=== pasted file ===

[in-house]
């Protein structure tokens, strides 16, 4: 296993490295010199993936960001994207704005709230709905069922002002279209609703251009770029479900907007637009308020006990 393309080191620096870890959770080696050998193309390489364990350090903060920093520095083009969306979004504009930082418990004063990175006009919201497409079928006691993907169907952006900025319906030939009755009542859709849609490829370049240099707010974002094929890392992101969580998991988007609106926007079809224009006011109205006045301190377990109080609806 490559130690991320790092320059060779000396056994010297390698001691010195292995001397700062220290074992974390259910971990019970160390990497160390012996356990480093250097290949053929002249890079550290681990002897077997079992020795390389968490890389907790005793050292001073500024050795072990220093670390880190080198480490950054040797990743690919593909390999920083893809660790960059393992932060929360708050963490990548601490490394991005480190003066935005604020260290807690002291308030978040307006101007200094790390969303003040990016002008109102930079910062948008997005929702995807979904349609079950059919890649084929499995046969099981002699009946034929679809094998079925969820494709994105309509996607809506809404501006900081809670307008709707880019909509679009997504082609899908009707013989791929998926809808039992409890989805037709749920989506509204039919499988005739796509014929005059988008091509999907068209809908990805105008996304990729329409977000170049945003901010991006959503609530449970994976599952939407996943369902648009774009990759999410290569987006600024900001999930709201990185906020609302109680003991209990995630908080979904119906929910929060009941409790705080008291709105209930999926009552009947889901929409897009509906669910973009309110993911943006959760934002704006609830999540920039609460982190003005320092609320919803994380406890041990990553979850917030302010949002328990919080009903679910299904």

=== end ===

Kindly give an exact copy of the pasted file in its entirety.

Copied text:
[in-house]
């Protein structure tokens, strides 16, 4: 296993490295010199993936960001994207704005709230709905069922002002279209609703251009770029479900907007637009308020006990 393309080191620096870890959770080696050998193309390489364990350090903060920093520095083009969306979004504009930082418990004063990175006009919201497409079928006691993907169907952006900025319906030939009755009542859709849609490829370049240099707010974002094929890392992101969580998991988007609106926007079809224009006011109205006045301190377990109080609806 490559130690991320790092320059060779000396056994010297390698001691010195292995001397700062220290074992974390259910971990019970160390990497160390012996356990480093250097290949053929002249890079550290681990002897077997079992020795390389968490890389907790005793050292001073500024050795072990220093670390880190080198480490950054040797990743690919593909390999920083893809660790960059393992932060929360708050963490990548601490490394991005480190003066935005604020260290807690002291308030978040307006101007200094790390969303003040990016002008109102930079910062948008997005929702995807979904349609079950059919890649084929499995046969099981002699009946034929679809094998079925969820494709994105309509996607809506809404501006900081809670307008709707880019909509679009997504082609899908009707013989791929998926809808039992409890989805037709749920989506509204039919499988005739796509014929005059988008091509999907068209809908990805105008996304990729329409977000170049945003901010991006959503609530449970994976599952939407996943369902648009774009990759999410290569987006600024900001999930709201990185906020609302109680003991209990995630908080979904119906929910929060009941409790705080008291709105209930999926009552009947889901929409897009509906669910973009309110993911943006959760934002704006609830999540920039609460982190003005320092609320919803994380406890041990990553979850917030302010949002328990919080009903679910299904």